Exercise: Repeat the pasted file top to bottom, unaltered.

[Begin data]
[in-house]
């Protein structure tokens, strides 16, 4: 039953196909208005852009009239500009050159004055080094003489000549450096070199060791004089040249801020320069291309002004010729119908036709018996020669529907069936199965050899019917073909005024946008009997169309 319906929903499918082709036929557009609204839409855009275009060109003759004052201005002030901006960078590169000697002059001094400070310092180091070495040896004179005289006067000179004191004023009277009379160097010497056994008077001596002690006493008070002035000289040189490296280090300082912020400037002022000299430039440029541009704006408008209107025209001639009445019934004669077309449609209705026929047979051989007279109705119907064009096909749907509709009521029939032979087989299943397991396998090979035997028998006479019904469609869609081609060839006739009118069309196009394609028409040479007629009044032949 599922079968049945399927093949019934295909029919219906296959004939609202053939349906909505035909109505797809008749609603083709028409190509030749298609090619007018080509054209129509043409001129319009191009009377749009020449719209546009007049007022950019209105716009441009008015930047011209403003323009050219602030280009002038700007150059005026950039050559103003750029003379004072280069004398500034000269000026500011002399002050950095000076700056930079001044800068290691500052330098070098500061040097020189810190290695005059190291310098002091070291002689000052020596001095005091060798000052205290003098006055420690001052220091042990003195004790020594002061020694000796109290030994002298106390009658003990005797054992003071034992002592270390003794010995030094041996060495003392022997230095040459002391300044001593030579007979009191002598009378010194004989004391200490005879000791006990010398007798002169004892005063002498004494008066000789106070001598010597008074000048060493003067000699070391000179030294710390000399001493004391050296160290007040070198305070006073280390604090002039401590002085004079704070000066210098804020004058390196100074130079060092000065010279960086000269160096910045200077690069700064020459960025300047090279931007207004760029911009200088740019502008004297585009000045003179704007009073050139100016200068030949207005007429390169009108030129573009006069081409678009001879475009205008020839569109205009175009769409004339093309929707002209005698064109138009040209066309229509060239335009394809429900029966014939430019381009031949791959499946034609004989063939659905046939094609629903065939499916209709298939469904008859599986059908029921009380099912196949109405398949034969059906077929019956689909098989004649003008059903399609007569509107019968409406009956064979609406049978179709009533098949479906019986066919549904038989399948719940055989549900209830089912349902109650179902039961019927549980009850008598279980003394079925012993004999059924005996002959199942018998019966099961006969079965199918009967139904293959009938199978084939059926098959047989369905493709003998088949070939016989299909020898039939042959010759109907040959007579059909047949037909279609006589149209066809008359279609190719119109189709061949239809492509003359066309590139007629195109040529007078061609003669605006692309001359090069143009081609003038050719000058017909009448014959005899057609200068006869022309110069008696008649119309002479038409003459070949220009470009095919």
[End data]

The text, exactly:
[in-house]
């Protein structure tokens, strides 16, 4: 039953196909208005852009009239500009050159004055080094003489000549450096070199060791004089040249801020320069291309002004010729119908036709018996020669529907069936199965050899019917073909005024946008009997169309 319906929903499918082709036929557009609204839409855009275009060109003759004052201005002030901006960078590169000697002059001094400070310092180091070495040896004179005289006067000179004191004023009277009379160097010497056994008077001596002690006493008070002035000289040189490296280090300082912020400037002022000299430039440029541009704006408008209107025209001639009445019934004669077309449609209705026929047979051989007279109705119907064009096909749907509709009521029939032979087989299943397991396998090979035997028998006479019904469609869609081609060839006739009118069309196009394609028409040479007629009044032949 599922079968049945399927093949019934295909029919219906296959004939609202053939349906909505035909109505797809008749609603083709028409190509030749298609090619007018080509054209129509043409001129319009191009009377749009020449719209546009007049007022950019209105716009441009008015930047011209403003323009050219602030280009002038700007150059005026950039050559103003750029003379004072280069004398500034000269000026500011002399002050950095000076700056930079001044800068290691500052330098070098500061040097020189810190290695005059190291310098002091070291002689000052020596001095005091060798000052205290003098006055420690001052220091042990003195004790020594002061020694000796109290030994002298106390009658003990005797054992003071034992002592270390003794010995030094041996060495003392022997230095040459002391300044001593030579007979009191002598009378010194004989004391200490005879000791006990010398007798002169004892005063002498004494008066000789106070001598010597008074000048060493003067000699070391000179030294710390000399001493004391050296160290007040070198305070006073280390604090002039401590002085004079704070000066210098804020004058390196100074130079060092000065010279960086000269160096910045200077690069700064020459960025300047090279931007207004760029911009200088740019502008004297585009000045003179704007009073050139100016200068030949207005007429390169009108030129573009006069081409678009001879475009205008020839569109205009175009769409004339093309929707002209005698064109138009040209066309229509060239335009394809429900029966014939430019381009031949791959499946034609004989063939659905046939094609629903065939499916209709298939469904008859599986059908029921009380099912196949109405398949034969059906077929019956689909098989004649003008059903399609007569509107019968409406009956064979609406049978179709009533098949479906019986066919549904038989399948719940055989549900209830089912349902109650179902039961019927549980009850008598279980003394079925012993004999059924005996002959199942018998019966099961006969079965199918009967139904293959009938199978084939059926098959047989369905493709003998088949070939016989299909020898039939042959010759109907040959007579059909047949037909279609006589149209066809008359279609190719119109189709061949239809492509003359066309590139007629195109040529007078061609003669605006692309001359090069143009081609003038050719000058017909009448014959005899057609200068006869022309110069008696008649119309002479038409003459070949220009470009095919």